Some investigators recommend that reduction of a suspected radial head subluxation without any prior radiological investigation should only be attempted when the typical history of an abrupt traction is positively reported [11]. Our data support that also in those cases with a clinical picture suggesting RHS where there are no clinical signs of fracture, even if there is an unclear mechanism of injury or a history of fall, reduction should be considered.

In some cases sonography may be helpful, but cannot be considered a routine diagnostic tool [4,9,10]. Similar to the study of Toupin [22] we have found that patients as young as 28 days and as old as 12 years can be diagnosed with RHS.

We found that a similar incidence of RHS was observed between group 1 aged between 13 and 24 months (33 %) and group 2 aged between 25 and 36 months (30%); children in these age groups made up for 63% of all cases.

The age groups 2 and 3 showed a somewhat homogenous profile and can be considered the so called typical cases. However, even in these patients a classic clinical history of pulling on the hand or wrist was only given in 62 % .

Fall was the mechanism of injury in 21 % of boys in all age groups with a tendency to occur more often in the older child. This fact has not been mentioned in the literature before. In another 20 % of all cases the parents were unsure as to what the cause of the injury was and could not describe the mechanism of injury.

In the very young age group of less than one year, twisting of the arm accounted for 15 % of the injuries, whereas in all other age groups only in 5 % of the children had a history of twisting. The youngest patient in our series, a 4 weeks newborn, had axial traction as the cause of injury.

Our data shows that common scenarios such as a toddler pulled by the hand or wrist are not the only cause which may lead to subluxation of the radial head. A history of fall or twisting of the arm, even an unclear mechanism of injury does not argue against RHS.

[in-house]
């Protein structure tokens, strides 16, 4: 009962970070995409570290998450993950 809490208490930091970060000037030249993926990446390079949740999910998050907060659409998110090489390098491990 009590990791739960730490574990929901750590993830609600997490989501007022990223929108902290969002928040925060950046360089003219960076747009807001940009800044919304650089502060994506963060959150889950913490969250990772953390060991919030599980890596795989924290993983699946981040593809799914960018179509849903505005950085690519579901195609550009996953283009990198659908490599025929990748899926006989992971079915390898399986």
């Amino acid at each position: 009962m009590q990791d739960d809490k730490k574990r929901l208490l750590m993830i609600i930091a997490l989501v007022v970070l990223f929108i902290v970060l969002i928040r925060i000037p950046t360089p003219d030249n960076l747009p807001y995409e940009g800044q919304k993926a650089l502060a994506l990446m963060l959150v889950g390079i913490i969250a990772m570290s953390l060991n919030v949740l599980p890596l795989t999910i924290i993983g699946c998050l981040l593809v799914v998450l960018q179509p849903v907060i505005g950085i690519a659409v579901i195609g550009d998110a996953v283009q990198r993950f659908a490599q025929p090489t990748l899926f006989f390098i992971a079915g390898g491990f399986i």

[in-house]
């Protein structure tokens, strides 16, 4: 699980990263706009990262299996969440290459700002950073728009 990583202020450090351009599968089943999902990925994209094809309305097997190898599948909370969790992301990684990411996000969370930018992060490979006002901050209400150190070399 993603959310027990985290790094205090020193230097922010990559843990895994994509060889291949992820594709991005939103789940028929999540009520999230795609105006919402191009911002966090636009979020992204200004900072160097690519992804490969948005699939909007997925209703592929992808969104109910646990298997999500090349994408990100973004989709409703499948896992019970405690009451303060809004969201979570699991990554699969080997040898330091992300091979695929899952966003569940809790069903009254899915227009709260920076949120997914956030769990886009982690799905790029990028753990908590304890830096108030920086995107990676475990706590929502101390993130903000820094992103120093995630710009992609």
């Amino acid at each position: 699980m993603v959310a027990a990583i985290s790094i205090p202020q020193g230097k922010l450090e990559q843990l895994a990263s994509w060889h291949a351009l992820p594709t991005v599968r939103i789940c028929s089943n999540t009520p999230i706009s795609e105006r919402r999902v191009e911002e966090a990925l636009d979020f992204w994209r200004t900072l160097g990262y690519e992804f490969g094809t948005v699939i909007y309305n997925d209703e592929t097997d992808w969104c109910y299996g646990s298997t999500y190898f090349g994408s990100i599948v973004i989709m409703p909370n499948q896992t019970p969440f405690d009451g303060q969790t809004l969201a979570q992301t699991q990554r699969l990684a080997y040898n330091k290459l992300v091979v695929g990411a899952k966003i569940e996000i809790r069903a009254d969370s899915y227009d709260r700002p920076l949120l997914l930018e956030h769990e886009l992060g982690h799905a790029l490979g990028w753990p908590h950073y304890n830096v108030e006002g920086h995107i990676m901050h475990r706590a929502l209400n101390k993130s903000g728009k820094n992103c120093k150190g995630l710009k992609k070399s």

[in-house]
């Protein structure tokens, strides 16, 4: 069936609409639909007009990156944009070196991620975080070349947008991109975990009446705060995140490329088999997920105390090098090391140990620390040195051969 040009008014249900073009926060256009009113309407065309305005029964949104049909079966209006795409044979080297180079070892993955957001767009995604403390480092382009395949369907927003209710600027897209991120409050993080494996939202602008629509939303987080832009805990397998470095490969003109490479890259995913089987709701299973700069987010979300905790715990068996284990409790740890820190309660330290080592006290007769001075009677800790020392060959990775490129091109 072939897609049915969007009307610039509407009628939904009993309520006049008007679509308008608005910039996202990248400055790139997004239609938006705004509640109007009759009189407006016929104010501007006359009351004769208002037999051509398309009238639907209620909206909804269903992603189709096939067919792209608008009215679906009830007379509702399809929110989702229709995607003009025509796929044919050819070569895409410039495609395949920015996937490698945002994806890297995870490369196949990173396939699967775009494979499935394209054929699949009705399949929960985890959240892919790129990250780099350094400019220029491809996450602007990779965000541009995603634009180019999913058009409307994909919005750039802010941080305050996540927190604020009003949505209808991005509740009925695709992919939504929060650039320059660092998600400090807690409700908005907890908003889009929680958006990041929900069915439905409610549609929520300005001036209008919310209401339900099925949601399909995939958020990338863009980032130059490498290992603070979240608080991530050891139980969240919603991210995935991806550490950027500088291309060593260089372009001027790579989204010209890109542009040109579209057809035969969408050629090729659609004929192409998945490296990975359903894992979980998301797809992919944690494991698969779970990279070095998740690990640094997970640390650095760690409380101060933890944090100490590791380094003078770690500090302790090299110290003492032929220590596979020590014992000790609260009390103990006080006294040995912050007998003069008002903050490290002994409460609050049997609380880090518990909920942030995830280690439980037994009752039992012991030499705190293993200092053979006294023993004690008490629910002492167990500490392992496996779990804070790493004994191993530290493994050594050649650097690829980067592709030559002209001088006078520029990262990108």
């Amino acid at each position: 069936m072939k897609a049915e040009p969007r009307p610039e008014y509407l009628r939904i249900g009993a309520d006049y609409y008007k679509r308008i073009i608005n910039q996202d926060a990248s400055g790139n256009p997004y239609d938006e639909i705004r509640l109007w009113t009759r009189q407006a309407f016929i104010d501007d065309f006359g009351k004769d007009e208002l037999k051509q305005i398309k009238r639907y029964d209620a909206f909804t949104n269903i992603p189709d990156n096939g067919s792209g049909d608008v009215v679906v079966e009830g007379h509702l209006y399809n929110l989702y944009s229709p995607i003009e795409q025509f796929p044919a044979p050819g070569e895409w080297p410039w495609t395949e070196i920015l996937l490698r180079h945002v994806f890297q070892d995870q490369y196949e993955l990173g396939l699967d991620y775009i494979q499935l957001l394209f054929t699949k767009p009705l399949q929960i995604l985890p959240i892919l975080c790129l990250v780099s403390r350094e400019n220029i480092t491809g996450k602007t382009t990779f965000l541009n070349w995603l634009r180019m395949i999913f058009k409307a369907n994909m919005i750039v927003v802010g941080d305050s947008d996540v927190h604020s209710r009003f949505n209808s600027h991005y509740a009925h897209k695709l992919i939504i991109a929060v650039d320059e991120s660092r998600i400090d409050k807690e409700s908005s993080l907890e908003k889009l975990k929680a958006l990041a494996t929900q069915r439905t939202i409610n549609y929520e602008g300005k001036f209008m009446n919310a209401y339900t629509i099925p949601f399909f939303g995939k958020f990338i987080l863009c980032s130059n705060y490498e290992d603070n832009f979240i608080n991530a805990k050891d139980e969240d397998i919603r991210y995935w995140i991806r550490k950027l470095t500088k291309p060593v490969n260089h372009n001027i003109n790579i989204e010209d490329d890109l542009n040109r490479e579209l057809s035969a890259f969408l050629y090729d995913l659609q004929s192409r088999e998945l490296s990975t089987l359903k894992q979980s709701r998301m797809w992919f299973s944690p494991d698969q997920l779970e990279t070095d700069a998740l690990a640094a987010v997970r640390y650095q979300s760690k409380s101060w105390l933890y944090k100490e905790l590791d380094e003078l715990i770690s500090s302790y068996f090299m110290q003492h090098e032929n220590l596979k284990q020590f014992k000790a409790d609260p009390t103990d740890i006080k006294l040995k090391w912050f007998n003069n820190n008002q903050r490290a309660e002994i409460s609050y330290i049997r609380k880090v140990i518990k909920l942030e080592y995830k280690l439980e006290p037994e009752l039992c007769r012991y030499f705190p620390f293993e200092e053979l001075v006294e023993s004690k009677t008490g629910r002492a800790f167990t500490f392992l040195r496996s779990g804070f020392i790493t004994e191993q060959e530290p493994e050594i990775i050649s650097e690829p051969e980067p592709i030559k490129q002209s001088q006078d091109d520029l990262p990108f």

We believe that prevention is an important part of the management; therefore parents should be educated about the risk of reoccurrence. A history of RHS was positive in 12 % in our series though it has been reported to be as high as 24 % [21]. Furthermore parents should be motivated to tell the physician if the child has had this condition before [6, 7]. In our series this was important because a less experienced doctor will attempt reduction prior to radiography even with a history of fall if the child has had RHS before and protect the child from useless exposure to X-rays.

In our series if a child required reduction, only one attempt was needed in 96%; other studies have found that 77-84% of reductions are successful on the first attempt (5,13,14,17,18,20). Reduction is considered to carry a low risk if the indication for the manoeuvre is correct (7, 12) regardless which method of reduction is used.


Owing to the retrospective methodology, the information extracted from the medical charts was limited by missing or incomplete data in some cases.


This study demonstrates that a history of a pull only accounts for 58 % of all cases with RHS. Fall accounted for 17 % of the injuries over all age groups and was more frequent in children aged 4 and more (24%). Reduction is easy and rapid.